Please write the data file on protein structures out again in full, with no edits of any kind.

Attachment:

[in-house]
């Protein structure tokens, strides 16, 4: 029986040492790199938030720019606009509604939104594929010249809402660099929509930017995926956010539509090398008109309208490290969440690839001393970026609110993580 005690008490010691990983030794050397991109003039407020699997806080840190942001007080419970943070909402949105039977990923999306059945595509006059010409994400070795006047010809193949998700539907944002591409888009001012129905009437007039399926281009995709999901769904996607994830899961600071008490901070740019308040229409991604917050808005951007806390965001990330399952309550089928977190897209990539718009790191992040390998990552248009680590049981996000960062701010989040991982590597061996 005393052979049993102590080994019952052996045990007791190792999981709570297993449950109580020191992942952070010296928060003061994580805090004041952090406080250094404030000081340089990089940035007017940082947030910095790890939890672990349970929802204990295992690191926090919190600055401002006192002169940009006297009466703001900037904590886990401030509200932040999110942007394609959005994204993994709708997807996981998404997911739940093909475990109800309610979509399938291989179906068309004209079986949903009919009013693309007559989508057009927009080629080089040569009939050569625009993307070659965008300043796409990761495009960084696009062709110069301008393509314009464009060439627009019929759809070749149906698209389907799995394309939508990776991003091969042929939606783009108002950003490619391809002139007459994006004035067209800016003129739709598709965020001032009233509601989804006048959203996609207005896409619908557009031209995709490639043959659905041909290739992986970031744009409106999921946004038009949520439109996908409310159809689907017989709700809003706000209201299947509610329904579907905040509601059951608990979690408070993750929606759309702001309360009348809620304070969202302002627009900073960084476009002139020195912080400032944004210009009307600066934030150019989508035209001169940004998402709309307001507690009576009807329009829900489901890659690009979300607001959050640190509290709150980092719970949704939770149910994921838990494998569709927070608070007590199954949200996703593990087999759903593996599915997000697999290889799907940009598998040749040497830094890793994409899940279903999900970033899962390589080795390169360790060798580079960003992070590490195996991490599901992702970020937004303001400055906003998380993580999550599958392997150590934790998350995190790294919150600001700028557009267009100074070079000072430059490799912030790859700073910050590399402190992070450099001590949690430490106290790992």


[in-house]
């Protein structure tokens, strides 16, 4: 029986040492790199938030720019606009509604939104594929010249809402660099929509930017995926956010539509090398008109309208490290969440690839001393970026609110993580 005690008490010691990983030794050397991109003039407020699997806080840190942001007080419970943070909402949105039977990923999306059945595509006059010409994400070795006047010809193949998700539907944002591409888009001012129905009437007039399926281009995709999901769904996607994830899961600071008490901070740019308040229409991604917050808005951007806390965001990330399952309550089928977190897209990539718009790191992040390998990552248009680590049981996000960062701010989040991982590597061996 005393052979049993102590080994019952052996045990007791190792999981709570297993449950109580020191992942952070010296928060003061994580805090004041952090406080250094404030000081340089990089940035007017940082947030910095790890939890672990349970929802204990295992690191926090919190600055401002006192002169940009006297009466703001900037904590886990401030509200932040999110942007394609959005994204993994709708997807996981998404997911739940093909475990109800309610979509399938291989179906068309004209079986949903009919009013693309007559989508057009927009080629080089040569009939050569625009993307070659965008300043796409990761495009960084696009062709110069301008393509314009464009060439627009019929759809070749149906698209389907799995394309939508990776991003091969042929939606783009108002950003490619391809002139007459994006004035067209800016003129739709598709965020001032009233509601989804006048959203996609207005896409619908557009031209995709490639043959659905041909290739992986970031744009409106999921946004038009949520439109996908409310159809689907017989709700809003706000209201299947509610329904579907905040509601059951608990979690408070993750929606759309702001309360009348809620304070969202302002627009900073960084476009002139020195912080400032944004210009009307600066934030150019989508035209001169940004998402709309307001507690009576009807329009829900489901890659690009979300607001959050640190509290709150980092719970949704939770149910994921838990494998569709927070608070007590199954949200996703593990087999759903593996599915997000697999290889799907940009598998040749040497830094890793994409899940279903999900970033899962390589080795390169360790060798580079960003992070590490195996991490599901992702970020937004303001400055906003998380993580999550599958392997150590934790998350995190790294919150600001700028557009267009100074070079000072430059490799912030790859700073910050590399402190992070450099001590949690430490106290790992």